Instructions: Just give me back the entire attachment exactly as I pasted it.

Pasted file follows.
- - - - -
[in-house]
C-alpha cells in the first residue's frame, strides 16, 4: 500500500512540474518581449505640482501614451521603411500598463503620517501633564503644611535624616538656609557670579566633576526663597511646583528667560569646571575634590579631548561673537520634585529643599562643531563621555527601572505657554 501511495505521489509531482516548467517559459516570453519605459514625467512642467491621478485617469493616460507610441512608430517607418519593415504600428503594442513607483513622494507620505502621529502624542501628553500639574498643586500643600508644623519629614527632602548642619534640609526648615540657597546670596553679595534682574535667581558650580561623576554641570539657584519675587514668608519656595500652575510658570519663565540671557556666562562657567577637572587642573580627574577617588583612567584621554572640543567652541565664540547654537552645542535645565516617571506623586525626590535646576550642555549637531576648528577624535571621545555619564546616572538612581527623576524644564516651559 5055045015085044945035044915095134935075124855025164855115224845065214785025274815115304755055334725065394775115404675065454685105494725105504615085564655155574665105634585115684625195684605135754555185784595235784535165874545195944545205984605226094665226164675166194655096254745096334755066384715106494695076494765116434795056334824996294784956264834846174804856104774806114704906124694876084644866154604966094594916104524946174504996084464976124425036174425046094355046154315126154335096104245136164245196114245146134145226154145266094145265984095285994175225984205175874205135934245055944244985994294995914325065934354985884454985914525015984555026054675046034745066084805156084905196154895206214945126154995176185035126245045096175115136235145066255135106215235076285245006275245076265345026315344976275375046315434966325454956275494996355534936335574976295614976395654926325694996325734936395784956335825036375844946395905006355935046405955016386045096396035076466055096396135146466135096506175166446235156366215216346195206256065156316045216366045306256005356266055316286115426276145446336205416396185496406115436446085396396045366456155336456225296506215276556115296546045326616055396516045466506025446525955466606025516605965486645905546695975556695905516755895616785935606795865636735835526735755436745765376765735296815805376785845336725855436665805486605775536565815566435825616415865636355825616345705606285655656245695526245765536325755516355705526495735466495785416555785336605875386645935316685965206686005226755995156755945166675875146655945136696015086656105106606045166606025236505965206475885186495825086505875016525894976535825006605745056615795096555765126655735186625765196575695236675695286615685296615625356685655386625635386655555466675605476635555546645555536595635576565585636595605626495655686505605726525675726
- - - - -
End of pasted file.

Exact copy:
[in-house]
C-alpha cells in the first residue's frame, strides 16, 4: 500500500512540474518581449505640482501614451521603411500598463503620517501633564503644611535624616538656609557670579566633576526663597511646583528667560569646571575634590579631548561673537520634585529643599562643531563621555527601572505657554 501511495505521489509531482516548467517559459516570453519605459514625467512642467491621478485617469493616460507610441512608430517607418519593415504600428503594442513607483513622494507620505502621529502624542501628553500639574498643586500643600508644623519629614527632602548642619534640609526648615540657597546670596553679595534682574535667581558650580561623576554641570539657584519675587514668608519656595500652575510658570519663565540671557556666562562657567577637572587642573580627574577617588583612567584621554572640543567652541565664540547654537552645542535645565516617571506623586525626590535646576550642555549637531576648528577624535571621545555619564546616572538612581527623576524644564516651559 5055045015085044945035044915095134935075124855025164855115224845065214785025274815115304755055334725065394775115404675065454685105494725105504615085564655155574665105634585115684625195684605135754555185784595235784535165874545195944545205984605226094665226164675166194655096254745096334755066384715106494695076494765116434795056334824996294784956264834846174804856104774806114704906124694876084644866154604966094594916104524946174504996084464976124425036174425046094355046154315126154335096104245136164245196114245146134145226154145266094145265984095285994175225984205175874205135934245055944244985994294995914325065934354985884454985914525015984555026054675046034745066084805156084905196154895206214945126154995176185035126245045096175115136235145066255135106215235076285245006275245076265345026315344976275375046315434966325454956275494996355534936335574976295614976395654926325694996325734936395784956335825036375844946395905006355935046405955016386045096396035076466055096396135146466135096506175166446235156366215216346195206256065156316045216366045306256005356266055316286115426276145446336205416396185496406115436446085396396045366456155336456225296506215276556115296546045326616055396516045466506025446525955466606025516605965486645905546695975556695905516755895616785935606795865636735835526735755436745765376765735296815805376785845336725855436665805486605775536565815566435825616415865636355825616345705606285655656245695526245765536325755516355705526495735466495785416555785336605875386645935316685965206686005226755995156755945166675875146655945136696015086656105106606045166606025236505965206475885186495825086505875016525894976535825006605745056615795096555765126655735186625765196575695236675695286615685296615625356685655386625635386655555466675605476635555546645555536595635576565585636595605626495655686505605726525675726